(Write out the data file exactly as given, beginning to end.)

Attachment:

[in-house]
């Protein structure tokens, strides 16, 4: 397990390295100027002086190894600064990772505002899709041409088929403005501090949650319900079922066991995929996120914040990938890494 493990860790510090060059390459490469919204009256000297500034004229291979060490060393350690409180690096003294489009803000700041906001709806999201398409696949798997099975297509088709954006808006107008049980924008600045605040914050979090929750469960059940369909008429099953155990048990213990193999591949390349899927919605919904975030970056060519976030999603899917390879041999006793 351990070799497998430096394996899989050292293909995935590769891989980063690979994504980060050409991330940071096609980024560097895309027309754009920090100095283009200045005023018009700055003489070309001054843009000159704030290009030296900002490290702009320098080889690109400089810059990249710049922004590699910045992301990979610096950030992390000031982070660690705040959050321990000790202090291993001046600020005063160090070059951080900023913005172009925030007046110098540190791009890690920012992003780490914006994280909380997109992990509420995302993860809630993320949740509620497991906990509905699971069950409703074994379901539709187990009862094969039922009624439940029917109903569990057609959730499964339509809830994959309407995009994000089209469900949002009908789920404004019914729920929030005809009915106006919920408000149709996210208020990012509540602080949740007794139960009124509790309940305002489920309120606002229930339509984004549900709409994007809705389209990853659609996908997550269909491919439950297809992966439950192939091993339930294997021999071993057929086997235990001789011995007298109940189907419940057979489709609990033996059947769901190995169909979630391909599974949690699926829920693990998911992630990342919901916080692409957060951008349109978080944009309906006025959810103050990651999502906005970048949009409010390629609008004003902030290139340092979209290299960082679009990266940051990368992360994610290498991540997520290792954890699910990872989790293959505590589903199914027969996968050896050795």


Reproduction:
[in-house]
């Protein structure tokens, strides 16, 4: 397990390295100027002086190894600064990772505002899709041409088929403005501090949650319900079922066991995929996120914040990938890494 493990860790510090060059390459490469919204009256000297500034004229291979060490060393350690409180690096003294489009803000700041906001709806999201398409696949798997099975297509088709954006808006107008049980924008600045605040914050979090929750469960059940369909008429099953155990048990213990193999591949390349899927919605919904975030970056060519976030999603899917390879041999006793 351990070799497998430096394996899989050292293909995935590769891989980063690979994504980060050409991330940071096609980024560097895309027309754009920090100095283009200045005023018009700055003489070309001054843009000159704030290009030296900002490290702009320098080889690109400089810059990249710049922004590699910045992301990979610096950030992390000031982070660690705040959050321990000790202090291993001046600020005063160090070059951080900023913005172009925030007046110098540190791009890690920012992003780490914006994280909380997109992990509420995302993860809630993320949740509620497991906990509905699971069950409703074994379901539709187990009862094969039922009624439940029917109903569990057609959730499964339509809830994959309407995009994000089209469900949002009908789920404004019914729920929030005809009915106006919920408000149709996210208020990012509540602080949740007794139960009124509790309940305002489920309120606002229930339509984004549900709409994007809705389209990853659609996908997550269909491919439950297809992966439950192939091993339930294997021999071993057929086997235990001789011995007298109940189907419940057979489709609990033996059947769901190995169909979630391909599974949690699926829920693990998911992630990342919901916080692409957060951008349109978080944009309906006025959810103050990651999502906005970048949009409010390629609008004003902030290139340092979209290299960082679009990266940051990368992360994610290498991540997520290792954890699910990872989790293959505590589903199914027969996968050896050795």